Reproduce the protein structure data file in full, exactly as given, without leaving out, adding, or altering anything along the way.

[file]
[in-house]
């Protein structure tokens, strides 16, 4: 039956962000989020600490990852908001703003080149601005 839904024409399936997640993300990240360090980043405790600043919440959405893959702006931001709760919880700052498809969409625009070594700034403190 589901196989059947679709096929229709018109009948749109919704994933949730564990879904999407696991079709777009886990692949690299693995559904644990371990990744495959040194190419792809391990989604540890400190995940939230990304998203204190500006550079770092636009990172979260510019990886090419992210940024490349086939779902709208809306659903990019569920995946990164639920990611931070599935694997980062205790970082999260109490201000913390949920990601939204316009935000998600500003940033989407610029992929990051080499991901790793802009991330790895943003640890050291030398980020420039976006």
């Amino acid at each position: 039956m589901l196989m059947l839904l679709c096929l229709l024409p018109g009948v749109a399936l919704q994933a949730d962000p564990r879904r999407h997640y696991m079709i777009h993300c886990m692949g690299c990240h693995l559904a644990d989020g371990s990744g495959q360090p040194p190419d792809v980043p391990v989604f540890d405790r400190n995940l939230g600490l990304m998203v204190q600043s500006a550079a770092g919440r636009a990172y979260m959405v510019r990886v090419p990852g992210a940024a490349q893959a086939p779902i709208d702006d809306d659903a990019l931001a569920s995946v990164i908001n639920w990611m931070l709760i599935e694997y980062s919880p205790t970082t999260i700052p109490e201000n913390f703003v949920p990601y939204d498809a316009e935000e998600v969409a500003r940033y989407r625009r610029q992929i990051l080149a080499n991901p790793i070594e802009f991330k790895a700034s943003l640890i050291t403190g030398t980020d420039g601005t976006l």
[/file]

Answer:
[in-house]
């Protein structure tokens, strides 16, 4: 039956962000989020600490990852908001703003080149601005 839904024409399936997640993300990240360090980043405790600043919440959405893959702006931001709760919880700052498809969409625009070594700034403190 589901196989059947679709096929229709018109009948749109919704994933949730564990879904999407696991079709777009886990692949690299693995559904644990371990990744495959040194190419792809391990989604540890400190995940939230990304998203204190500006550079770092636009990172979260510019990886090419992210940024490349086939779902709208809306659903990019569920995946990164639920990611931070599935694997980062205790970082999260109490201000913390949920990601939204316009935000998600500003940033989407610029992929990051080499991901790793802009991330790895943003640890050291030398980020420039976006």
């Amino acid at each position: 039956m589901l196989m059947l839904l679709c096929l229709l024409p018109g009948v749109a399936l919704q994933a949730d962000p564990r879904r999407h997640y696991m079709i777009h993300c886990m692949g690299c990240h693995l559904a644990d989020g371990s990744g495959q360090p040194p190419d792809v980043p391990v989604f540890d405790r400190n995940l939230g600490l990304m998203v204190q600043s500006a550079a770092g919440r636009a990172y979260m959405v510019r990886v090419p990852g992210a940024a490349q893959a086939p779902i709208d702006d809306d659903a990019l931001a569920s995946v990164i908001n639920w990611m931070l709760i599935e694997y980062s919880p205790t970082t999260i700052p109490e201000n913390f703003v949920p990601y939204d498809a316009e935000e998600v969409a500003r940033y989407r625009r610029q992929i990051l080149a080499n991901p790793i070594e802009f991330k790895a700034s943003l640890i050291t403190g030398t980020d420039g601005t976006l």